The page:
Let it be clear from the start: I hate business. Strategies, planning, negotiations, transactions, only saying what you should say in order to keep an image… I even find the business attire repulsing: the suits, the bags, the shoes, the expensive pullover tied around the neck… Business travel is another thing for which I have no interest at all, to the point I might have some sympathy for those who have to do it on a regular basis.
You see, I wouldn’t know so well what business looks like if I were not working in the business world for the last seven years. Maybe this is another reason why I dislike it so much. Everything that is confined, regulated, controlled, money-oriented, and artificial causes me distress. It makes me feel trapped, my personality diminished, it leaves me with no sense of value and humanity. Business to me is nothing but the tiring attempt of wearing the mask of perfection at all costs. And to smile. To smile even if there is nothing to smile about.
Now that it’s clear where I’m standing regarding business, let me tell you what it is with the title of this post and the reason why I am writing this in the first place.
In parallel with working in an office fulltime, I have been spending the last seven years – that is, the time that followed my move from Bucharest to Amsterdam – taking photos on an almost daily basis. When I travelled, I took even more photos. That is how I ended up making this blog, which fuelled my passion for photography even further.
When cleaning up my hard drive and making a back-up of all my files, I realized I managed to collect hundreds of thousands of photos, 10.000 being the average quantity I would shoot in a year. To organize and make a back-up of all these has been a tremendous effort, to say the least. Most importantly, it made me think of the huge amount of time I have been spending not only taking the photos but especially editing and making all kinds of “projects:” blog posts, photo books, collages… Selection after selection, theme after theme, edit after edit.
Those who know me well are often telling me I have two jobs: one at the office, during the day, and one at home – with my photos – during the evening. Readers of Amsterdamming are sometimes leaving a comment to ask what exactly my job is since I have so much time to dedicate to writing and taking photos all around the city. Truth is when most people come back home from work and space out in front of the television, watching shows and series on Netflix – “binge-watching Netflix”, as they call it – I take my laptop and do something with my photos: select, edit, upload, organize, arrange them in a certain order in a blog post, then write the blog post itself, read it, change the wording, re-write etc. My boyfriends goes to bed at around 11 pm and I promise to follow him soon. Most of the times, soon means 1 am.
I’ve spent this winter holiday, when I did not have to go to my other job, trying to figure out what to do with my photos. Should I let them rot on the two hard drives I copied them to or should I use them as much as they have been using me? I decided to go for the second option. And so I built up a portfolio to use for my future photo projects and put some photos on sale in my newly open Etsy shop. I am not expecting to get rich from my photography, but I would like to see if it has an impact at all. Would people like it as much as to have it hung on their walls? Would you like it beyond a “like” on social media? This is something I would like to find out.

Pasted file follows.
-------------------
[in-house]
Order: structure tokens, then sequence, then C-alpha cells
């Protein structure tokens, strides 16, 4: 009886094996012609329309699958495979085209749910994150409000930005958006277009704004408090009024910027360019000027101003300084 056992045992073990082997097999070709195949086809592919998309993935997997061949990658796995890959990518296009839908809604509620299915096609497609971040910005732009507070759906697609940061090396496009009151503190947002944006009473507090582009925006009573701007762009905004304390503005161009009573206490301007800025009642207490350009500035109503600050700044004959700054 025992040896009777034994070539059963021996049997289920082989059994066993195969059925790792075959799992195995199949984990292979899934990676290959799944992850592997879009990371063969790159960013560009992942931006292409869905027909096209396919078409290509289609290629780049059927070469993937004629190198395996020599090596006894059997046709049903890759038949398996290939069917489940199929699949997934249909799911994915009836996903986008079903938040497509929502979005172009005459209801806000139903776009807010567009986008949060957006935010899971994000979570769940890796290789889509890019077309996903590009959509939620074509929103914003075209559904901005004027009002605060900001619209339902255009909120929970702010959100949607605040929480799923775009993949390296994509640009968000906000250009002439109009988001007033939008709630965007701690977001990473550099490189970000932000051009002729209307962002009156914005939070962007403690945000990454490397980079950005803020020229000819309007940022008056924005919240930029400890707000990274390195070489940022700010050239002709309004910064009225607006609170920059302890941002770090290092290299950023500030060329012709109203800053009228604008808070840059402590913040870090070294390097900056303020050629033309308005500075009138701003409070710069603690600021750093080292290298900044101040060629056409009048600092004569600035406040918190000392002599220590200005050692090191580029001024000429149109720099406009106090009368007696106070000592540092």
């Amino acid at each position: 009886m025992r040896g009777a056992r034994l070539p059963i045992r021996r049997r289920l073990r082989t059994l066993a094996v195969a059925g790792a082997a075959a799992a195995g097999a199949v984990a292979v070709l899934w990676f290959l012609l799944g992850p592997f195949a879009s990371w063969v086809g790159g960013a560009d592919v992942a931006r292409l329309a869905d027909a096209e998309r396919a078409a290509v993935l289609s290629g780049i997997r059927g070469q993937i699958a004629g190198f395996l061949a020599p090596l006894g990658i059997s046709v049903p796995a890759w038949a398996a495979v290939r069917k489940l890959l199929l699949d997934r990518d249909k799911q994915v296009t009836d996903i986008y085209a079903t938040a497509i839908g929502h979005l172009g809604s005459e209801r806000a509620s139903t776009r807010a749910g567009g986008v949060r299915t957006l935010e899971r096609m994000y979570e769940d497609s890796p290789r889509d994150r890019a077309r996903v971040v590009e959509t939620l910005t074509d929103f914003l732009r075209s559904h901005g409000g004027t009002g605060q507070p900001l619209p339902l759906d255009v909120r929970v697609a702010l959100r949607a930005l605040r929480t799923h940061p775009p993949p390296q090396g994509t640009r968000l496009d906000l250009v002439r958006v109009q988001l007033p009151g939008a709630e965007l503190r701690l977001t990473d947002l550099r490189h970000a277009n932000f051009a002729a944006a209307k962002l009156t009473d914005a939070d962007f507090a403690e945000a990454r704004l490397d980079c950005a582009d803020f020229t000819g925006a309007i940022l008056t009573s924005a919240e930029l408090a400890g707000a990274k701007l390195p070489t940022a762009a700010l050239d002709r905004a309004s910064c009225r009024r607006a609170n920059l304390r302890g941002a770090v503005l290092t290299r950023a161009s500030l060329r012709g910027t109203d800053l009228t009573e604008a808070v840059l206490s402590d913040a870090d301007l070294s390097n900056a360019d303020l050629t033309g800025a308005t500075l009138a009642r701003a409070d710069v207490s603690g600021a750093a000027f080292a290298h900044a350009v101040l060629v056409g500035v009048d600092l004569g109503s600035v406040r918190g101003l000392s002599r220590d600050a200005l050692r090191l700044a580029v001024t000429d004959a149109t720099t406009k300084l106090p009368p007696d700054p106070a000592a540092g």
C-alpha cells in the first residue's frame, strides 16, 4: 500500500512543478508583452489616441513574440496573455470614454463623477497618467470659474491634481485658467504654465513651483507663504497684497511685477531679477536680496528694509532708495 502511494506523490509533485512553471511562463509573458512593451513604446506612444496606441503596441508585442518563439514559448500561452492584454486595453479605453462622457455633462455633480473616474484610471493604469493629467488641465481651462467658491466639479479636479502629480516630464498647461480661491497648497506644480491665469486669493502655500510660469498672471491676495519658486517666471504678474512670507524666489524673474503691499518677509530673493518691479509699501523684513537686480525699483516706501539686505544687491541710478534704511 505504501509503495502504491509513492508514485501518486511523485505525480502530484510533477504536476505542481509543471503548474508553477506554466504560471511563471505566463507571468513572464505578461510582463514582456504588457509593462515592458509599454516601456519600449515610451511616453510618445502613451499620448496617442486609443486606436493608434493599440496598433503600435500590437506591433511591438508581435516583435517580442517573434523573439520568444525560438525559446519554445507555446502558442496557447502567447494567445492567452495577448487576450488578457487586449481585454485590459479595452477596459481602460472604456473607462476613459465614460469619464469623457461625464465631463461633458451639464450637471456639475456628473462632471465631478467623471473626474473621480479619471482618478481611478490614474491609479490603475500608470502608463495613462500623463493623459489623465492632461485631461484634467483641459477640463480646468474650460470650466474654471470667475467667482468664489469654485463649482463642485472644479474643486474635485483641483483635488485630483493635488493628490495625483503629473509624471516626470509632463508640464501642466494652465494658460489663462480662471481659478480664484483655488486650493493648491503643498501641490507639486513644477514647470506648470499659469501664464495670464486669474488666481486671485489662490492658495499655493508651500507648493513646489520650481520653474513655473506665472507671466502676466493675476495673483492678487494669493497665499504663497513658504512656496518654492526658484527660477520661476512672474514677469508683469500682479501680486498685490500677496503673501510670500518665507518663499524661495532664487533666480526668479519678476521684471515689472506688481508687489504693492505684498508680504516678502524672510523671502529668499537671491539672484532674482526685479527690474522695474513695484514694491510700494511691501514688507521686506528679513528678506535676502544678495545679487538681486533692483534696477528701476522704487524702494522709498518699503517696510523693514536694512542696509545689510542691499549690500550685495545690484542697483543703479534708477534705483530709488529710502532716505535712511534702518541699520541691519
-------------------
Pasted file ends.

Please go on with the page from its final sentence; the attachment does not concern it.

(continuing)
This is as far as I will take the word business when related to my passions. I am curious to see if my work is appreciated or not. If it is needed or not. And then I will see.
As I feel completely exhausted at the end of this process (building up e-shops etc.) and also because I have been dedicating so much time to photography when I could have been reading or writing or going to exhibitions or watching a movie with my boyfriend or sleeping those recommended 8 hours per night, I have decided to slow down. I will still be taking photos for my blog, but not as much as before. If I manage to add 5 photos to a post, I’ll be more than satisfied. This way I will be thriving for quality over quantity. Since I am interested in picking up film photography, I am also hoping for a change of mood in my creations. We’ll experience this together here, on Amsterdamming.
The only times when I’ll resume mass photo production – digital photography, that is – will be those when I work on assignments and collaborations, in other words, for commercial purposes. I am not planning to take a break from any of these – I am as passionate about photography as I have always been – instead I am thinking to change the way I work so that I feel happier about it, less tired, and more motivated.
Besides switching to film photography, I am interested in switching to people, too. To go out with the “model,” walk the streets, have a cup of coffee, talk, and take photos of that person all along the way. Unstaged, natural, pleasant. Pretty much like in the series A Day in the Life of… – my absolute favourite on the blog – just that with people I don’t necessarily know very well.
One of the things I am really, really passionate about and I would like to get more of in the future is taking photos of people in their homes. I like to see how their personality extends to the place they live in. If this is not visible, then I am not interested in taking any photos there. Who likes a boring home? 🙂
That would be all about photography and the directions I’d like to follow. I hope it makes sense. I also hope to have more time for writing – not on the blog, I don’t seem to have a problem with this yet – and when I make any progress about that, you will know.
In the meantime, as mentioned at the beginning of this post, Amsterdamming is open for business! Let’s see what this means…